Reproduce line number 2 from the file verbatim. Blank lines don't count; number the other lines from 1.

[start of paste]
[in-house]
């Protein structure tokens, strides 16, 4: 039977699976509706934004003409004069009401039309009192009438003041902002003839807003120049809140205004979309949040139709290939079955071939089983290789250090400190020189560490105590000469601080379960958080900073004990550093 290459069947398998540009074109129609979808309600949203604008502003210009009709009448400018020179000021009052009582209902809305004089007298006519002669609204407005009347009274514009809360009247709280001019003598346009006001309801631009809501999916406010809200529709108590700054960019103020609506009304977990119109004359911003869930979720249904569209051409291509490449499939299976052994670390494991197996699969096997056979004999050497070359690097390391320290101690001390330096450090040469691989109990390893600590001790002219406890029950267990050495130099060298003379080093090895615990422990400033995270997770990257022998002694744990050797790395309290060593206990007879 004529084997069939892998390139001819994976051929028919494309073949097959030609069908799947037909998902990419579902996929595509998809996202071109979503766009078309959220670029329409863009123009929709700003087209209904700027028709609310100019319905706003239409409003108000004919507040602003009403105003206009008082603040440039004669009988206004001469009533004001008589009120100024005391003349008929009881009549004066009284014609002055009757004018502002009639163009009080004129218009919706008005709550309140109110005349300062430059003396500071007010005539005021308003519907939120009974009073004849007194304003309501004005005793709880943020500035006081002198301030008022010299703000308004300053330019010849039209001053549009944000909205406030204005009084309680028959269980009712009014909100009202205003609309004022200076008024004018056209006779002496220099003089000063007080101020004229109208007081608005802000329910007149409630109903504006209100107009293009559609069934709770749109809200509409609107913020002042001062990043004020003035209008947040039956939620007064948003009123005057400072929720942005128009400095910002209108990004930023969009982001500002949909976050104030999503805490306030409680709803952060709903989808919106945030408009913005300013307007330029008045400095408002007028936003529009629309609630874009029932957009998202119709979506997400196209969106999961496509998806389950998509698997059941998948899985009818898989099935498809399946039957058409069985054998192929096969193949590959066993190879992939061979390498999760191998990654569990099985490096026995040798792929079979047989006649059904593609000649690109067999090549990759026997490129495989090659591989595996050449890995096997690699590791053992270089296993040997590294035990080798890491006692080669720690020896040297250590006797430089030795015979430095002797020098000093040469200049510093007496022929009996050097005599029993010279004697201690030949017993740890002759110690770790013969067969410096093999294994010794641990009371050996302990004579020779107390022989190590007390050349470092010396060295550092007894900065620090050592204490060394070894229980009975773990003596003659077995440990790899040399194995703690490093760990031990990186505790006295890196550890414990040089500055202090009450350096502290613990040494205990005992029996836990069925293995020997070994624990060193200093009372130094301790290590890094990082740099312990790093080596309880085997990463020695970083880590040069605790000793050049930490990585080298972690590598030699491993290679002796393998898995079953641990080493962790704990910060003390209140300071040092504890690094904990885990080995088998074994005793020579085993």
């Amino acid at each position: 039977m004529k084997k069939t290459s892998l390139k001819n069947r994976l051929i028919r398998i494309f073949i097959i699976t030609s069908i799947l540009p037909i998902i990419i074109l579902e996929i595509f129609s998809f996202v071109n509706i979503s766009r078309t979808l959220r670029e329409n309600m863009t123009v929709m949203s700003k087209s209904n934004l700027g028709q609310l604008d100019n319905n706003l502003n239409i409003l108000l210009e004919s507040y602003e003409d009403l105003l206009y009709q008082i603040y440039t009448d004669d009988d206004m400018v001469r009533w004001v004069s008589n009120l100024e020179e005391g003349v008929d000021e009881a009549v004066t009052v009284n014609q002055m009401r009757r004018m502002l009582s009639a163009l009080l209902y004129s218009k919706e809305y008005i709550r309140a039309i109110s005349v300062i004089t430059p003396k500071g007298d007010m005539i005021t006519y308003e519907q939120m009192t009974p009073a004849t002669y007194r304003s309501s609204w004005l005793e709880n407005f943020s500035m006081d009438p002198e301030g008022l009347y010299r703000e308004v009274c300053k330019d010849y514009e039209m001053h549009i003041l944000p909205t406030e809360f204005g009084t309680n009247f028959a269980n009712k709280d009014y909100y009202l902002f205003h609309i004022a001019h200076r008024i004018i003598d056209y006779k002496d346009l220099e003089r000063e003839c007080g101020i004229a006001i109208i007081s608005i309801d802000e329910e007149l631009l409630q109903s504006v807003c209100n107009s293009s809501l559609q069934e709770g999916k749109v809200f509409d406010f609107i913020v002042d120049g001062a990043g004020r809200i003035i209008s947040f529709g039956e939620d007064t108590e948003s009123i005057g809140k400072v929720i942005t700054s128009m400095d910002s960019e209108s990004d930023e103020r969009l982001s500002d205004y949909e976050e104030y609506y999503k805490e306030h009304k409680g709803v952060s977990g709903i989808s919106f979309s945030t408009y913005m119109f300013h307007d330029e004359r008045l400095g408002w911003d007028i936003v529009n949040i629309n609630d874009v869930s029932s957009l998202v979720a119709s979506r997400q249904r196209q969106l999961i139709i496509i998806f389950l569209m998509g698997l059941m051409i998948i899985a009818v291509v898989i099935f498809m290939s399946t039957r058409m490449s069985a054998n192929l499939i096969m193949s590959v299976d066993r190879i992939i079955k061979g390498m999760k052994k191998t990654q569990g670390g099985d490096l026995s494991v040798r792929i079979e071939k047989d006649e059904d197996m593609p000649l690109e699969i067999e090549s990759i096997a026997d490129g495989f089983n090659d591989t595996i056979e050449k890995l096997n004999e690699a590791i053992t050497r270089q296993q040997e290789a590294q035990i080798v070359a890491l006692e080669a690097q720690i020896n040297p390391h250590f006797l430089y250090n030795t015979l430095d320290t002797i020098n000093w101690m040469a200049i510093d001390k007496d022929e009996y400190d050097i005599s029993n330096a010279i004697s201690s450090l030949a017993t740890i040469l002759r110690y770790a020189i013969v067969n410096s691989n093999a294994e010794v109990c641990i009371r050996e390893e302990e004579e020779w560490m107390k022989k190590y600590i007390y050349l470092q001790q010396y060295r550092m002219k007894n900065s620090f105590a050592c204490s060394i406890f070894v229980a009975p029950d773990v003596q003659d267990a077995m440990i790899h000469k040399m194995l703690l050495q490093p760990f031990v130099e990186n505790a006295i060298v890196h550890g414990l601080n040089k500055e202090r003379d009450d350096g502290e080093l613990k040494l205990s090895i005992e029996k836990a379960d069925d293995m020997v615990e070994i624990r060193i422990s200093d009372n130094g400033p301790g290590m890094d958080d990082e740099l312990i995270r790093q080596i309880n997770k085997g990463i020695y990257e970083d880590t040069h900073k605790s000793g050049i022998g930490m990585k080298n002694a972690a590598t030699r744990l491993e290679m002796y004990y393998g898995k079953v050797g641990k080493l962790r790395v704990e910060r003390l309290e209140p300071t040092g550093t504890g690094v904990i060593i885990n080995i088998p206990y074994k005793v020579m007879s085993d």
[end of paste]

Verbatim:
């Protein structure tokens, strides 16, 4: 039977699976509706934004003409004069009401039309009192009438003041902002003839807003120049809140205004979309949040139709290939079955071939089983290789250090400190020189560490105590000469601080379960958080900073004990550093 290459069947398998540009074109129609979808309600949203604008502003210009009709009448400018020179000021009052009582209902809305004089007298006519002669609204407005009347009274514009809360009247709280001019003598346009006001309801631009809501999916406010809200529709108590700054960019103020609506009304977990119109004359911003869930979720249904569209051409291509490449499939299976052994670390494991197996699969096997056979004999050497070359690097390391320290101690001390330096450090040469691989109990390893600590001790002219406890029950267990050495130099060298003379080093090895615990422990400033995270997770990257022998002694744990050797790395309290060593206990007879 004529084997069939892998390139001819994976051929028919494309073949097959030609069908799947037909998902990419579902996929595509998809996202071109979503766009078309959220670029329409863009123009929709700003087209209904700027028709609310100019319905706003239409409003108000004919507040602003009403105003206009008082603040440039004669009988206004001469009533004001008589009120100024005391003349008929009881009549004066009284014609002055009757004018502002009639163009009080004129218009919706008005709550309140109110005349300062430059003396500071007010005539005021308003519907939120009974009073004849007194304003309501004005005793709880943020500035006081002198301030008022010299703000308004300053330019010849039209001053549009944000909205406030204005009084309680028959269980009712009014909100009202205003609309004022200076008024004018056209006779002496220099003089000063007080101020004229109208007081608005802000329910007149409630109903504006209100107009293009559609069934709770749109809200509409609107913020002042001062990043004020003035209008947040039956939620007064948003009123005057400072929720942005128009400095910002209108990004930023969009982001500002949909976050104030999503805490306030409680709803952060709903989808919106945030408009913005300013307007330029008045400095408002007028936003529009629309609630874009029932957009998202119709979506997400196209969106999961496509998806389950998509698997059941998948899985009818898989099935498809399946039957058409069985054998192929096969193949590959066993190879992939061979390498999760191998990654569990099985490096026995040798792929079979047989006649059904593609000649690109067999090549990759026997490129495989090659591989595996050449890995096997690699590791053992270089296993040997590294035990080798890491006692080669720690020896040297250590006797430089030795015979430095002797020098000093040469200049510093007496022929009996050097005599029993010279004697201690030949017993740890002759110690770790013969067969410096093999294994010794641990009371050996302990004579020779107390022989190590007390050349470092010396060295550092007894900065620090050592204490060394070894229980009975773990003596003659077995440990790899040399194995703690490093760990031990990186505790006295890196550890414990040089500055202090009450350096502290613990040494205990005992029996836990069925293995020997070994624990060193200093009372130094301790290590890094990082740099312990790093080596309880085997990463020695970083880590040069605790000793050049930490990585080298972690590598030699491993290679002796393998898995079953641990080493962790704990910060003390209140300071040092504890690094904990885990080995088998074994005793020579085993």